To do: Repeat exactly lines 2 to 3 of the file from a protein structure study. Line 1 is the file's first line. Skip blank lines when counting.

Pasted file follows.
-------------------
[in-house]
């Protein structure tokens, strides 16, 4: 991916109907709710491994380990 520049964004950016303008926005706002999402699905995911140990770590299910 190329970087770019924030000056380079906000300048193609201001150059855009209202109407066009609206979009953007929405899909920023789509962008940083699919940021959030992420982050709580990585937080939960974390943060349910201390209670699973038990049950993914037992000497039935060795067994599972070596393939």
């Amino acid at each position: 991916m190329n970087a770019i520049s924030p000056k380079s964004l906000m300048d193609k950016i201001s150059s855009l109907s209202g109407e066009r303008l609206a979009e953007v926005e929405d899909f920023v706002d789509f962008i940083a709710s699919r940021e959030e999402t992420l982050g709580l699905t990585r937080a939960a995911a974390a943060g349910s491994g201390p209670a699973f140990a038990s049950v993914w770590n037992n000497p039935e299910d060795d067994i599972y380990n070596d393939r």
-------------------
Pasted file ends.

């Protein structure tokens, strides 16, 4: 991916109907709710491994380990 520049964004950016303008926005706002999402699905995911140990770590299910 190329970087770019924030000056380079906000300048193609201001150059855009209202109407066009609206979009953007929405899909920023789509962008940083699919940021959030992420982050709580990585937080939960974390943060349910201390209670699973038990049950993914037992000497039935060795067994599972070596393939």
């Amino acid at each position: 991916m190329n970087a770019i520049s924030p000056k380079s964004l906000m300048d193609k950016i201001s150059s855009l109907s209202g109407e066009r303008l609206a979009e953007v926005e929405d899909f920023v706002d789509f962008i940083a709710s699919r940021e959030e999402t992420l982050g709580l699905t990585r937080a939960a995911a974390a943060g349910s491994g201390p209670a699973f140990a038990s049950v993914w770590n037992n000497p039935e299910d060795d067994i599972y380990n070596d393939r």